If you support an orphanage in a developing country, your generosity may be an encouragement for crimes. Your donations, and the fees you pay to volunteer, turn orphanages into profit-making businesses. To make more money, they need more orphans, and so children are trafficked. Likely, these children are not orphans at all. Instead, traffickers dupe poverty-stricken families into believing that if they send their children with them to an orphanage, their child will receive a better education.
As Christians, we need to be especially vigilant. Suppose an orphanage labels itself as ‘Christian’. In that case, it will likely receive even more donations from well-meaning and wealthy churches abroad. ‘Christian’ is a brand that brings in numerous material benefits.
Globally, the UN and other children’s organisations estimate that 80% of children in orphanages are not orphans at all and have one or more living parents. While living in an institution, even if it is well run, children are emotionally damaged because they cannot form proper attachments with care-givers. It is far better for them to remain with their families, even if that family is poor.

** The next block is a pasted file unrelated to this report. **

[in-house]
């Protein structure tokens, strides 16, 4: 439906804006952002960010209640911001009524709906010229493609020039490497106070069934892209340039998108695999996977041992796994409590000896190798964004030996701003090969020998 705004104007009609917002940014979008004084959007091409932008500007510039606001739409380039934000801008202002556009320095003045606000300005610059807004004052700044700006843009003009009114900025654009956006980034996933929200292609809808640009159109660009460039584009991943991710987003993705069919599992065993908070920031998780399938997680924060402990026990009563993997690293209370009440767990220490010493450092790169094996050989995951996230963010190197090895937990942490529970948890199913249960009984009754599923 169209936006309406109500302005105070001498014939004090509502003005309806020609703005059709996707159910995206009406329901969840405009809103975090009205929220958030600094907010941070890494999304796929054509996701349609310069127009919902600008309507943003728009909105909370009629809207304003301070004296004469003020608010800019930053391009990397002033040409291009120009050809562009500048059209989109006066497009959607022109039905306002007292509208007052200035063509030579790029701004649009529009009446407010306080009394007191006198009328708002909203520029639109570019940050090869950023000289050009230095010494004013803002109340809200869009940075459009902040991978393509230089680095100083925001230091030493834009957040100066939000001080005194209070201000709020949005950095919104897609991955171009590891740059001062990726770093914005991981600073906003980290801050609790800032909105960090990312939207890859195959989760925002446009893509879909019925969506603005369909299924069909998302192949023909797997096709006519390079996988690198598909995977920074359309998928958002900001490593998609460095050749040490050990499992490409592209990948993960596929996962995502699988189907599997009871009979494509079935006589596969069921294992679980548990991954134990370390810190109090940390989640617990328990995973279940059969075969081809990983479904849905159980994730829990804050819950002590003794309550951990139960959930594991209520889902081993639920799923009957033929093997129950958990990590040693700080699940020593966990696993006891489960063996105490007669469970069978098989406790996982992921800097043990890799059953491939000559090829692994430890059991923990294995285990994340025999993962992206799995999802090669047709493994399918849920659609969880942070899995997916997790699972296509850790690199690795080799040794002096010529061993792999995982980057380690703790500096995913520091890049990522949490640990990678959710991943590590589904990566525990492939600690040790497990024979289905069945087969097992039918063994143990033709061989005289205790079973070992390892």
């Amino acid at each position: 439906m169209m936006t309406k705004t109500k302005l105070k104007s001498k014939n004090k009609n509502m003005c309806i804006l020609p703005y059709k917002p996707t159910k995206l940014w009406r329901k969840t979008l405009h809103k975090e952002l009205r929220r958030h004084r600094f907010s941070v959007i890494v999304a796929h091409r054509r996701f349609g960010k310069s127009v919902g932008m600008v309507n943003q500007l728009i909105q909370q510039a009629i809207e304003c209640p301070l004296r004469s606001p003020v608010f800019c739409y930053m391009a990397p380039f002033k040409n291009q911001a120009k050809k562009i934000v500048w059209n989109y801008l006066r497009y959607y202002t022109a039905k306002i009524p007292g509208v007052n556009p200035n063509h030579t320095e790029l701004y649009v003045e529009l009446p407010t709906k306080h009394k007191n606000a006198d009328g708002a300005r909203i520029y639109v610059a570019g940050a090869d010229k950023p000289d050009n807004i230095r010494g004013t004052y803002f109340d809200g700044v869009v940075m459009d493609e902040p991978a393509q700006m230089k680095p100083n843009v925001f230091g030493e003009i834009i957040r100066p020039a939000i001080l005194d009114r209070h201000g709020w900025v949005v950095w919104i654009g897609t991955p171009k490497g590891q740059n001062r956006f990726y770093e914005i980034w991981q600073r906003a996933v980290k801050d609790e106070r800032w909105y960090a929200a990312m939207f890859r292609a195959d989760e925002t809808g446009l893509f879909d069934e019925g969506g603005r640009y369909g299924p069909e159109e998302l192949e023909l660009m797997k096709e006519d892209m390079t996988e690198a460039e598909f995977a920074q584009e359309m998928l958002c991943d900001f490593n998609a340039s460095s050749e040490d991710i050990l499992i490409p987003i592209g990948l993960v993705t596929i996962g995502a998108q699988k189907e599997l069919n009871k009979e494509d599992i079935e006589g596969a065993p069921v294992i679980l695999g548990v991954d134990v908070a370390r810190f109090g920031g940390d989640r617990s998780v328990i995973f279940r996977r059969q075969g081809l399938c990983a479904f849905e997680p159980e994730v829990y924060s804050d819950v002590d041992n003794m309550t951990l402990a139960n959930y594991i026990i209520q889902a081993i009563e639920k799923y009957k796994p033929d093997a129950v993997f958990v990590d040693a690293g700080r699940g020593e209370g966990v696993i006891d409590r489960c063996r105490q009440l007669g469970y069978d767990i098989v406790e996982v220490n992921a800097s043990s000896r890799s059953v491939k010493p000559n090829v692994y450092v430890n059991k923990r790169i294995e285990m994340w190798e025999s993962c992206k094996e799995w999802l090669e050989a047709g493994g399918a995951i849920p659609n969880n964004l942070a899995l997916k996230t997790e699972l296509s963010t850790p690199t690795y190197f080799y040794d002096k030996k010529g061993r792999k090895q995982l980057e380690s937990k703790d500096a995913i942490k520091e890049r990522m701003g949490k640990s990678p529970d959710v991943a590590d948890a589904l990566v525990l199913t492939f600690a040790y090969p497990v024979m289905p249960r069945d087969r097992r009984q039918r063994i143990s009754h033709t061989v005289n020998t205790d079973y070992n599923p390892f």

So, what can you do to stop the trafficking of children to orphanages?
If you already support an orphanage, don’t stop immediately, as this may endanger the children and leave them entirely without support. Instead, if you have genuine concerns, then report these to child welfare bodies in the country. Some patterns to look out for are: any form of abuse, perhaps items you donated have been sold for profit rather than used by the children as intended. Or, you may observe a general fear of the orphanage manager among the children.
Even if you have no real concerns, you may still have been deceived, and the children may not be orphans. Speak to organisations working in that country to end institutionalisation. Are there programmes to return children to their families? UNICEF and Save the Children are among many NGOs committed to working with national governments to end orphanages and institutionalisation.
There are also actions you can take to prevent the trafficking of children to orphanages. Consider supporting schools, community projects and family strengthening programmes in rural areas where children are preyed upon by traffickers.
Pray for children to be protected and for organisations working on family reunification to be successful.
This article from Oblios contains more information.
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